Having grown up speaking German and only learning to read and write in English in the 4th grade, grammar has become a pet peeve of mine, seeing how I struggled to get it right. My sister is an English teacher at a college in Louisville, KY…. This ought to interest her as well.
This is a pretty eye-opening view of literacy in students today. I was of the opinion that texting and all these brief interactions were promoting abbreviations that make me want to scream. So many people are used to abbreviations from texting that they seep into emails and other places where they clearly should have the time to write out full words. Then there’s the consistent misuses of homophones that get under my skin too.
I see it in the professional world all the time and it shocks me every time that people don’t realize they use “their” instead of “there” way too often (“too often” presumes that it’s “OK” from time to time… which it’s obviously not!). At work, there’s a copywriter that sends out a newsletter to the whole company on a monthly basis (or so) teaching the organization about a common grammatical mistake, why it’s incorrect, and how to fix it (and remember the correct usage). That is a result of lots of reports going around and being proofread for accuracy before publishing to customers. I used to see some pretty horrible writing.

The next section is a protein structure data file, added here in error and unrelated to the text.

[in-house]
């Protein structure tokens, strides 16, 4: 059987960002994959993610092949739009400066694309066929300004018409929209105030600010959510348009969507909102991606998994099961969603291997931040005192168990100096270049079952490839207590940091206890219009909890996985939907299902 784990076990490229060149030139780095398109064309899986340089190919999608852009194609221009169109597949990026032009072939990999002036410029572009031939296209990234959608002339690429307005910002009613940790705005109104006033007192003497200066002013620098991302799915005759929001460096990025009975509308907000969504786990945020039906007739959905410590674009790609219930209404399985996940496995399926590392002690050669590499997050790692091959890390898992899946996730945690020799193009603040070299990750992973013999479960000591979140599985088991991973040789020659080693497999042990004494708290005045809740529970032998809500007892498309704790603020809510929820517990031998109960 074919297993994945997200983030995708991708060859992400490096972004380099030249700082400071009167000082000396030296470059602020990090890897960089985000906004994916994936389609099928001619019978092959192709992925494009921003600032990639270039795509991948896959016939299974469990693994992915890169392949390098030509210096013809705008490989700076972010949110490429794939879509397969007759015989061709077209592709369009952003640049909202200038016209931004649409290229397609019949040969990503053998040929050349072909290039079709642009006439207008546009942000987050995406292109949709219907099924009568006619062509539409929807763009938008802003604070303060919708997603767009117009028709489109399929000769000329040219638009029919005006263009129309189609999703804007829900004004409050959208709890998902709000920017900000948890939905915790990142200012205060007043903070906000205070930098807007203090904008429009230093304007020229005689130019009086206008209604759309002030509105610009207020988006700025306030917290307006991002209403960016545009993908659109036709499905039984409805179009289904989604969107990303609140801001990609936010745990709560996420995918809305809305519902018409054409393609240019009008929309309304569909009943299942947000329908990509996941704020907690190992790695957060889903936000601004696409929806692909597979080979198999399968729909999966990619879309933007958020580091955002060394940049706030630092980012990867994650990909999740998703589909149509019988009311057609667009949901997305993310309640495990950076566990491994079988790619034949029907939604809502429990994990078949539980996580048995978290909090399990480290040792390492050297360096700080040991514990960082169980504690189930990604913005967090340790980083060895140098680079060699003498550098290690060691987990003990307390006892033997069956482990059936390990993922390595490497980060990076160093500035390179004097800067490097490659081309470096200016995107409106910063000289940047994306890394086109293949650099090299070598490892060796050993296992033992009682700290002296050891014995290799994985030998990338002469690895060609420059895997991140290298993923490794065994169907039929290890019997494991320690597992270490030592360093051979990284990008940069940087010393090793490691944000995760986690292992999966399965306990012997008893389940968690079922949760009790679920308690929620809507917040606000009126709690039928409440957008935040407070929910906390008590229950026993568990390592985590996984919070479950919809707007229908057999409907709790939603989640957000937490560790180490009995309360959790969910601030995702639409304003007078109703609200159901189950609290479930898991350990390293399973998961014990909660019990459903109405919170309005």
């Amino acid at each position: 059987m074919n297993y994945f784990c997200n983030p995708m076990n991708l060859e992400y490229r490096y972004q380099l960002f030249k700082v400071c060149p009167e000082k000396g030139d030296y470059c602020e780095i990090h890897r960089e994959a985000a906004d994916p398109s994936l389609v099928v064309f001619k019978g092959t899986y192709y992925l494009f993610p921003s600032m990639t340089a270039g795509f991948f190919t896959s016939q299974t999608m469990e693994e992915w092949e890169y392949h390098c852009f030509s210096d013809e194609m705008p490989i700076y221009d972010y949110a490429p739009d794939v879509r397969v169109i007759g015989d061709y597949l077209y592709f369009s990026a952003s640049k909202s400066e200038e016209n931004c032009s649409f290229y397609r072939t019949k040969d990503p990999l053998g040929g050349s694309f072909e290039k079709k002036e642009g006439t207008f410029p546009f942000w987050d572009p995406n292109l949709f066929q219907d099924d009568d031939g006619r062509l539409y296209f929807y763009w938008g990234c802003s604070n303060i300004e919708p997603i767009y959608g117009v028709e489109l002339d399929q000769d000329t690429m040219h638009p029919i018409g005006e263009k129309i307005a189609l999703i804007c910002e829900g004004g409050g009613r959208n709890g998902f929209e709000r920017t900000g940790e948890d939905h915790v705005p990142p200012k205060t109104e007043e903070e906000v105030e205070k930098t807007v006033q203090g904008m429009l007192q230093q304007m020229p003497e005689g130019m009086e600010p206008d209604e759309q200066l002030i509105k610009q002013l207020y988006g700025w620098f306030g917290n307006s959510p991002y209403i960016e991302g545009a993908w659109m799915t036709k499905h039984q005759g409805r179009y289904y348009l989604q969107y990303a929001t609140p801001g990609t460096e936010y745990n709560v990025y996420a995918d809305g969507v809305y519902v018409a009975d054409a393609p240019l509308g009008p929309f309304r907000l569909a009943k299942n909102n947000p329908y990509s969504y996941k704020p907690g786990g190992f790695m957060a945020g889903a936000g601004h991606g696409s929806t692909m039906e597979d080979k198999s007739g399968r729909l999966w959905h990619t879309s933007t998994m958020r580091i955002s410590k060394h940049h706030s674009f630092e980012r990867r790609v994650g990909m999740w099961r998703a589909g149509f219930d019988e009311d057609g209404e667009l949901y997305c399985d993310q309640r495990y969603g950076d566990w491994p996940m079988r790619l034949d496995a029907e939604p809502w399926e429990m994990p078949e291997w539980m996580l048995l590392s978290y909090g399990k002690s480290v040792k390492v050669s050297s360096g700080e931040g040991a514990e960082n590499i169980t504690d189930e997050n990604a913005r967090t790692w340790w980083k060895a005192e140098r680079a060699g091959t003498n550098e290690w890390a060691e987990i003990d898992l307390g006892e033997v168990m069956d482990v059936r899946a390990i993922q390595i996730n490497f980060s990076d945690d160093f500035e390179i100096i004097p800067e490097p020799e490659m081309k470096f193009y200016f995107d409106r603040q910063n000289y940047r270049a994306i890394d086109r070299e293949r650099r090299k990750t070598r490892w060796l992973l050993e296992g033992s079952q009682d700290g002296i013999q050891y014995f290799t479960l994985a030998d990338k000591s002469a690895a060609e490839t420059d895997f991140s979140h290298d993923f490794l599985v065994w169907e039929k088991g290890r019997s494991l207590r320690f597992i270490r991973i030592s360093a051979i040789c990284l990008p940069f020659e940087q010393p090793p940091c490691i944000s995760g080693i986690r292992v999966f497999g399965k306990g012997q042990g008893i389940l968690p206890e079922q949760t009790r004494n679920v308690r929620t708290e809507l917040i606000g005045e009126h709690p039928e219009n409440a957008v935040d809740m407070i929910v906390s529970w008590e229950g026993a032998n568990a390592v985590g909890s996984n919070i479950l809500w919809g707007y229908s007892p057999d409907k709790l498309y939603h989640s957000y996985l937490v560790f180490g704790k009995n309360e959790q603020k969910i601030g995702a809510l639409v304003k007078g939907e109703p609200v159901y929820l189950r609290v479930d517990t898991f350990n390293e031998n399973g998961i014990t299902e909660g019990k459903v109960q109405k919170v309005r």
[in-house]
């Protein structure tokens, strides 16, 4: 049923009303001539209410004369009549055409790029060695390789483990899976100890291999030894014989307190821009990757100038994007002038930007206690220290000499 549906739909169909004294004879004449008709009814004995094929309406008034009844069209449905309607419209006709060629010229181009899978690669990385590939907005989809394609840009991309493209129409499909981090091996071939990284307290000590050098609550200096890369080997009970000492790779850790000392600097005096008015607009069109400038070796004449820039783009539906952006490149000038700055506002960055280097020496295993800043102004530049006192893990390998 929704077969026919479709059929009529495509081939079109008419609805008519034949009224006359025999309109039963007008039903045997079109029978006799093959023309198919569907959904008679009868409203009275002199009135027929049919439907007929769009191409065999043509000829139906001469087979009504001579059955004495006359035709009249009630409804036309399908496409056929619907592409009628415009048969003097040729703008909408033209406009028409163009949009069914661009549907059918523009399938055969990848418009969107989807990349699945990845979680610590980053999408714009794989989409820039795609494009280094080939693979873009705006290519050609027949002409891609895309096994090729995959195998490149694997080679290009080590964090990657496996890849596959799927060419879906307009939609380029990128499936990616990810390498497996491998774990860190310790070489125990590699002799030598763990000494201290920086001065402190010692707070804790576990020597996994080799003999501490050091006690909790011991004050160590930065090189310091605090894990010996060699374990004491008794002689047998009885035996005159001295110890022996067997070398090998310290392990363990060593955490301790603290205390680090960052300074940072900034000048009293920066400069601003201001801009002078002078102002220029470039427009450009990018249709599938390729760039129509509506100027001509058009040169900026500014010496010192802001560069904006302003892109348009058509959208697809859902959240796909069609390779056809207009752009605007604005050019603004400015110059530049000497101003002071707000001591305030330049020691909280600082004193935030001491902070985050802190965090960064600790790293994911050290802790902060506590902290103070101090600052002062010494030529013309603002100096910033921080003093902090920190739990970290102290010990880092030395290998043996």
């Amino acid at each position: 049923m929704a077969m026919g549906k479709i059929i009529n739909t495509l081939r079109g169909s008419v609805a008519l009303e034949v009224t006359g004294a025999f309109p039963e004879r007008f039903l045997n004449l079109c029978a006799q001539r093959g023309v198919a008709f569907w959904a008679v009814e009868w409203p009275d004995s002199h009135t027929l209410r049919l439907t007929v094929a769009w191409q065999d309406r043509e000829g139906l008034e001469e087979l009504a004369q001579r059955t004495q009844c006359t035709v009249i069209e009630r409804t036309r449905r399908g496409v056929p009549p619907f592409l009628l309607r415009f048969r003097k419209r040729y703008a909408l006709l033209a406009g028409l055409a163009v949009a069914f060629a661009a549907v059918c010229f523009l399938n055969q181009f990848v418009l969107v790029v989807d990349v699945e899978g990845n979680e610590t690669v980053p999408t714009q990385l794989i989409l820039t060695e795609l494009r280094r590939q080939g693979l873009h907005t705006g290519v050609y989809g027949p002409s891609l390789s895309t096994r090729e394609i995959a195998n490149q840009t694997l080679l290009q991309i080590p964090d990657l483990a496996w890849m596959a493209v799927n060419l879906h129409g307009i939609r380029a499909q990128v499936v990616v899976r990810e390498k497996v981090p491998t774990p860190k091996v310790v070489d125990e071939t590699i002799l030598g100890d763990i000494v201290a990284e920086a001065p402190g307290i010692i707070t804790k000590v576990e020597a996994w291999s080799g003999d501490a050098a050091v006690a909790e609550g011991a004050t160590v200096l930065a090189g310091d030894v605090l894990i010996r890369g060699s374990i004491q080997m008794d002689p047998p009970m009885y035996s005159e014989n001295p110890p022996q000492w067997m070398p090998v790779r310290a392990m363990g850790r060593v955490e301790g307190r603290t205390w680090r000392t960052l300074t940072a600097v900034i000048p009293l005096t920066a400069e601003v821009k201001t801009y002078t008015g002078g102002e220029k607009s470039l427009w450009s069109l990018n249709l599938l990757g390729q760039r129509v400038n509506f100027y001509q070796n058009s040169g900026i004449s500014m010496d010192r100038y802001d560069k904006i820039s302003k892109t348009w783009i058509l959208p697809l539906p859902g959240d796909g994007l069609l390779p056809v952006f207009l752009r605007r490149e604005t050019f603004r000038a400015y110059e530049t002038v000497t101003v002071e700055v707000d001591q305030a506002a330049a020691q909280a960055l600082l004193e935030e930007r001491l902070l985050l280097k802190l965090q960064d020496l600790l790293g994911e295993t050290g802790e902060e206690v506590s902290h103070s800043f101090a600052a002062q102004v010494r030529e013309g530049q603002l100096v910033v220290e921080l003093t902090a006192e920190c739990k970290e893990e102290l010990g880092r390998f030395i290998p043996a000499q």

Clearly I get agitated by these little negligent oversights. I learned English as a second language, and struggled to “get it”, I’m sure. Somewhere in the time that has passed, I developed OCD (on many levels?) and grammatical leniency on my part is a virtue that does not exist. I am very particular about words, their use, combinations, and SPELLING!
But I digress. The purpose of this post is to point you to an article that I read that gives me some hope. Hope for our future. I hope that I am only cynical and will be proven wrong. (While a pretty bad movie, Idiocracy is a satirical prediction of how we could end up as a society. To an extent, I can sympathize with the where the writer thinks we are headed.)
“Clive Thompson on the New Literacy”